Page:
Evidence on the Efficiency of Index Options Markets

Evidence on the Efficiency of Index Options Markets

Lucy F. Ackert

SINCE THE CHICAGO BOARD OPTIONS EXCHANGE INTRODUCED THE FIRST INDEX OPTION CONTRACT IN 1983, INDEX OPTIONS MARKETS HAVE HAD A SIGNIFICANT ROLE IN FINANCIAL MARKETS. INDEX OPTIONS HAVE BEEN ONE OF THE MOST SUCCESSFUL OF THE MANY INNOVATIVE FINANCIAL INSTRUMENTS INTRODUCED OVER THE LAST FEW DECADES, AS THEIR HIGH TRADING volume indicates. Index options give market participants the ability to participate in anticipated market movements without having to buy or sell a large number of securities, and they permit portfolio managers to limit downside risk. Given their prominence and functions, the pricing efficiency of these markets is of great importance to academics, practitioners, and regulators.

Well-functioning financial markets are vital to a thriving economy because these markets facilitate price discovery, risk hedging, and allocating capital to its most productive uses. Inefficient pricing of index options indicates that their market (and, possibly, other financial markets) is not doing the best possible job at these important functions. To detect inefficient pricing (often called mispricing) requires computing a theoretically efficient price or price range and comparing it with prices of options traded in financial markets. But valuing an index option in theory is complicated and challenging.

One popular approach to deriving option pricing relationships is based on a principal called no-arbitrage. This approach is a very powerful tool in the valuation of financial assets because it does not make strong assumptions about traders’ behavior or market price dynamics. The principle simply assumes that arbitrageurs enter the market and quickly eliminate mispricing if a riskless profit opportunity exists. An arbitrageur is an individual who takes advantage of a situation in which securities are mispriced relative to each other. The arbitrageur buys the underpriced asset and sells the overpriced asset, locking in a riskless profit. In doing so, the arbitrageur drives the price of the underpriced asset up and the price of the overpriced asset down, thus eliminating mispricing. However, in a well-functioning economy–where there are no free lunches–there is no portfolio of assets that has zero cost today and a certain, positive payoff in the future. Similarly, there is no portfolio of assets that pays a positive amount with certainty today and requires no payment in the future. Arbitrage is critical for ensuring market efficiency because it forces asset prices to return to their implied, no-arbitrage values.

Many earlier studies report evidence of mispricing of index options, though arbitrage might have been limited. In some situations, market frictions restrict arbitrage so that investors simply cannot take advantage of available profit opportunities. For example, if arbitrageurs are subject to capital constraints and they cannot raise the capital necessary to form the riskless hedge, they will be unable to undertake trades that would move the market toward an efficient state (Shleifer and Vishny 1997). Similarly, the activity of arbitrageurs may be limited because the stock index underlying the option is often relatively difficult and costly to reproduce. To arbitrage based on a mispriced index option, investors may need to replicate the index by buying or selling a large basket or set of stocks that is perfectly correlated with the index. Doing so may be relatively difficult and costly, even for large investors (Ackert and Tian 1998b, 1999).(1)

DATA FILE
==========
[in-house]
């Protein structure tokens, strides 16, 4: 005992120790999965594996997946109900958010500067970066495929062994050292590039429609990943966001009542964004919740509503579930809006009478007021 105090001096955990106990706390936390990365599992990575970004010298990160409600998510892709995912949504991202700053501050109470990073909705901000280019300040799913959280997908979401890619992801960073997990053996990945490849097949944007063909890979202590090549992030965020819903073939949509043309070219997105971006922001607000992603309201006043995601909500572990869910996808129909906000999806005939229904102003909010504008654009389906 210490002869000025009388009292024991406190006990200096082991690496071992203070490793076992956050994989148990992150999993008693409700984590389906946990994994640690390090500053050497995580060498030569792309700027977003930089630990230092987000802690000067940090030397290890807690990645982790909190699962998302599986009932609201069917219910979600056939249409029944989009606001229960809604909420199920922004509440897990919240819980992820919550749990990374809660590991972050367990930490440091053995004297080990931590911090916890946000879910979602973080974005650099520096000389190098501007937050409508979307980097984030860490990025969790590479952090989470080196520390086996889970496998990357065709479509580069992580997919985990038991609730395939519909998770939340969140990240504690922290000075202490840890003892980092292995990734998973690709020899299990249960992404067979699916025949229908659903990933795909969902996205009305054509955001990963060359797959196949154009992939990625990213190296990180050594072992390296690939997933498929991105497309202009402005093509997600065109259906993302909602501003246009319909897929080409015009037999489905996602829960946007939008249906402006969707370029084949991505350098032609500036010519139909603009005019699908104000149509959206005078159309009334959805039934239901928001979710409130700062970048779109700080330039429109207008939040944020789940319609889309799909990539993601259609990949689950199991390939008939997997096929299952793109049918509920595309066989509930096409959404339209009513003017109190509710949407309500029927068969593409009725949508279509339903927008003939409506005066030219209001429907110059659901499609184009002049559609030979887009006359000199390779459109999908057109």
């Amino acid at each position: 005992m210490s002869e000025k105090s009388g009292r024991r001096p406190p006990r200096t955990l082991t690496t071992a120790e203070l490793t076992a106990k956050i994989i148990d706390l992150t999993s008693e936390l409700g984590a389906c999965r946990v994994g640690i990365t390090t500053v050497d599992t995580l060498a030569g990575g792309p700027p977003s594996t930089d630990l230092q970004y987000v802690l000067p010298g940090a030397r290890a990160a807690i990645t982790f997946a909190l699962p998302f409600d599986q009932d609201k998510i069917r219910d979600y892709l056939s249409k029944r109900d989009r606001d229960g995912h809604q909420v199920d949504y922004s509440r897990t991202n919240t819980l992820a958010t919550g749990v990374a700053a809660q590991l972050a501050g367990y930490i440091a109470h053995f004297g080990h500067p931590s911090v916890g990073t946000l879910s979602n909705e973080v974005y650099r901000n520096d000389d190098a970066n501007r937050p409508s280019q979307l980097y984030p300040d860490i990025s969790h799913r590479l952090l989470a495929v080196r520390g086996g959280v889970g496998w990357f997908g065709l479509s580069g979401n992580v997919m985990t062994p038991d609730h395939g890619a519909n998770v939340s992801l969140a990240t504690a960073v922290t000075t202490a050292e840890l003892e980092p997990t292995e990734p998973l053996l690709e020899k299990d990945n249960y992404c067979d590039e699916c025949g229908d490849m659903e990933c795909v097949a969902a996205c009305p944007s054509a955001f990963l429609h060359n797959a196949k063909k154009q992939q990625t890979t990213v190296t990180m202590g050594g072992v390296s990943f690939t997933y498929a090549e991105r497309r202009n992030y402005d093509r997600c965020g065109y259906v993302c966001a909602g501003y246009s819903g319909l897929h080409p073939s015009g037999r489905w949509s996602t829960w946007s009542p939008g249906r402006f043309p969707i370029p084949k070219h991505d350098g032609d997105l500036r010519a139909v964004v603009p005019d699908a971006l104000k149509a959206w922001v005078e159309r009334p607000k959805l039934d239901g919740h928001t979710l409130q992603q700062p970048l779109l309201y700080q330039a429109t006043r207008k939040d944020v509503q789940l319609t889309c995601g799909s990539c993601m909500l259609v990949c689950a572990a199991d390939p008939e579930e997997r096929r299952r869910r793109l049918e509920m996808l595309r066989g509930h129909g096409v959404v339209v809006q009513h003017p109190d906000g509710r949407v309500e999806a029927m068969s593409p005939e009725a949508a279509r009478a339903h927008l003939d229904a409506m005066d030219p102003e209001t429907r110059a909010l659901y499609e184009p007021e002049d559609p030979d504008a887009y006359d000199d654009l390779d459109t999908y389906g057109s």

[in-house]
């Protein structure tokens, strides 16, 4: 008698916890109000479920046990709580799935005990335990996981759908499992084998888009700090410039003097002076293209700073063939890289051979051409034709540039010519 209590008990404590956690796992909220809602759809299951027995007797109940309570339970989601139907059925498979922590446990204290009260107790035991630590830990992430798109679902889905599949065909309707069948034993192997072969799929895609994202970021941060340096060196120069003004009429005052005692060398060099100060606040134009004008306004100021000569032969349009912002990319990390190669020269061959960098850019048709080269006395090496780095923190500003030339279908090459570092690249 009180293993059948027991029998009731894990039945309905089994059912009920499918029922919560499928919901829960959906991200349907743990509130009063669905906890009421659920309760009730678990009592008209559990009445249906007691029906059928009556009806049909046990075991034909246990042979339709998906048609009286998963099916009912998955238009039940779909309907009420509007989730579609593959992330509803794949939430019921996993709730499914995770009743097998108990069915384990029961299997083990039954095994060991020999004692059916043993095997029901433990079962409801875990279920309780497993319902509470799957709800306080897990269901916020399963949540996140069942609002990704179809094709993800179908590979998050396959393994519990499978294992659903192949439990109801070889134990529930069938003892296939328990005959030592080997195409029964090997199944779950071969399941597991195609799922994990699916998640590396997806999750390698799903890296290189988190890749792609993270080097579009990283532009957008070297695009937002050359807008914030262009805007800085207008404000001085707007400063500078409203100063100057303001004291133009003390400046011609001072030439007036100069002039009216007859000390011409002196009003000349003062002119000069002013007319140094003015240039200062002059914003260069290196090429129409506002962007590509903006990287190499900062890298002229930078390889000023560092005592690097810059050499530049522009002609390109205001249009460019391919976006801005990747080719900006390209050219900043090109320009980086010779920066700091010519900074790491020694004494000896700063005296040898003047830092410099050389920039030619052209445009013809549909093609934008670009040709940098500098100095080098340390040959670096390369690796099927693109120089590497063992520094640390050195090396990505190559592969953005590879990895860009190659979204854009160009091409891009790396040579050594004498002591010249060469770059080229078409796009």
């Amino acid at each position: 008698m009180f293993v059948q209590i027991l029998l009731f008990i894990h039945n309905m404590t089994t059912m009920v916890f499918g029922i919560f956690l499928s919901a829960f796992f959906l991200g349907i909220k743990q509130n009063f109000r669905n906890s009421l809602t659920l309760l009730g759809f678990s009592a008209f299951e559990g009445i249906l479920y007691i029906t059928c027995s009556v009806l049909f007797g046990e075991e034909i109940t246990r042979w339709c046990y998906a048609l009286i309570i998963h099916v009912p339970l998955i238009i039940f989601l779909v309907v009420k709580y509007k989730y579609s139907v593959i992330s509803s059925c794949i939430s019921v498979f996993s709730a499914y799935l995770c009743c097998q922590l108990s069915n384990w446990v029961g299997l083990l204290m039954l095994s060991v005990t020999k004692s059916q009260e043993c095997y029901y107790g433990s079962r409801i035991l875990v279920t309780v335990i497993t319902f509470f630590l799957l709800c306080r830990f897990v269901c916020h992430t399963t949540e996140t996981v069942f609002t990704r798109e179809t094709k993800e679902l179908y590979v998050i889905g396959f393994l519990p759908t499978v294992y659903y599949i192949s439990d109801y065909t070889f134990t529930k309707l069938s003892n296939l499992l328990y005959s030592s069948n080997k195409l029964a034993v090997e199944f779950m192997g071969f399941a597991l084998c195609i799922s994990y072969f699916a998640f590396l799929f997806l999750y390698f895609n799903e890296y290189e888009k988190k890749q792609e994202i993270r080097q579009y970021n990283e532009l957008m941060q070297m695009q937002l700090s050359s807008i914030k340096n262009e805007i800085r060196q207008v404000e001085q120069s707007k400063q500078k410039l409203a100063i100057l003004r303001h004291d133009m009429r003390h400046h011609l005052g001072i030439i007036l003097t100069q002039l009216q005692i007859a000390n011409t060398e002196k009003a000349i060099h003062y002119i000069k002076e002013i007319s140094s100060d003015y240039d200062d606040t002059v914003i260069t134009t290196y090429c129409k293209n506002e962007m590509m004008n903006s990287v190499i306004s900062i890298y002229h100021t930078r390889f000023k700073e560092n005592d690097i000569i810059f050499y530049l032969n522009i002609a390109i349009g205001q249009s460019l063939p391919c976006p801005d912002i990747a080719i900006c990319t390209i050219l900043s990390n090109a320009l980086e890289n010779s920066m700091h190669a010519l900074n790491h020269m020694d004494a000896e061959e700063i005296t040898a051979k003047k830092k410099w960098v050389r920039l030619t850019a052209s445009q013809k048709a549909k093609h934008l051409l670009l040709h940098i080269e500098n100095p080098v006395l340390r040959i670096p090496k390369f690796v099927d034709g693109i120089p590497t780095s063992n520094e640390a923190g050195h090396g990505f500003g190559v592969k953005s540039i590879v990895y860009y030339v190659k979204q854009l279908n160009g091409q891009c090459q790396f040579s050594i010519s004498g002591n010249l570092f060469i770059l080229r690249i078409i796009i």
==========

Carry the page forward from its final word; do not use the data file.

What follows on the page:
The evidence of index option mispricing has been taken to indicate that options markets are inefficient and casts doubt on their contributions to price discovery, hedging, and efficient capital allocation. This article is a discussion of index option pricing aimed at analyzing earlier evidence of mispricing and presenting new evidence on index option pricing and its evolution. It first presents theoretical pricing relationships implied by no-arbitrage conditions. These conditions place bounds on possible efficient call and put option prices and imply relative pricing relationships between call and put option prices. A call (put) option is the option to buy (sell) an asset. Empirical tests of the conditions presented provide powerful insight into how options market efficiency has evolved over time. In contrast to many previous studies of options market efficiency, the arbitrage strategies examined here do not involve trading a stock index, and the relationships hold for any given value of the underlying asset. This approach avoids some of the difficulties that arise from impediments to arbitrage when, for example, an investor might have to short sell a large stock basket–that is, sell shares he or she does not own by borrowing them from another investor.

The article also reviews earlier studies of the pricing efficiency of index options markets and provides an empirical examination of the efficiency of the market for the popular Standard and Poor’s (S&P) 500 index options. The results indicate some substantial deviations of market prices from theoretical pricing relationships. Importantly, S&P 500 index options are frequently mispriced, and the mispricing does not appear to have abated over time. The mispricing may not, however, indicate market inefficiency because there are limits to arbitrage.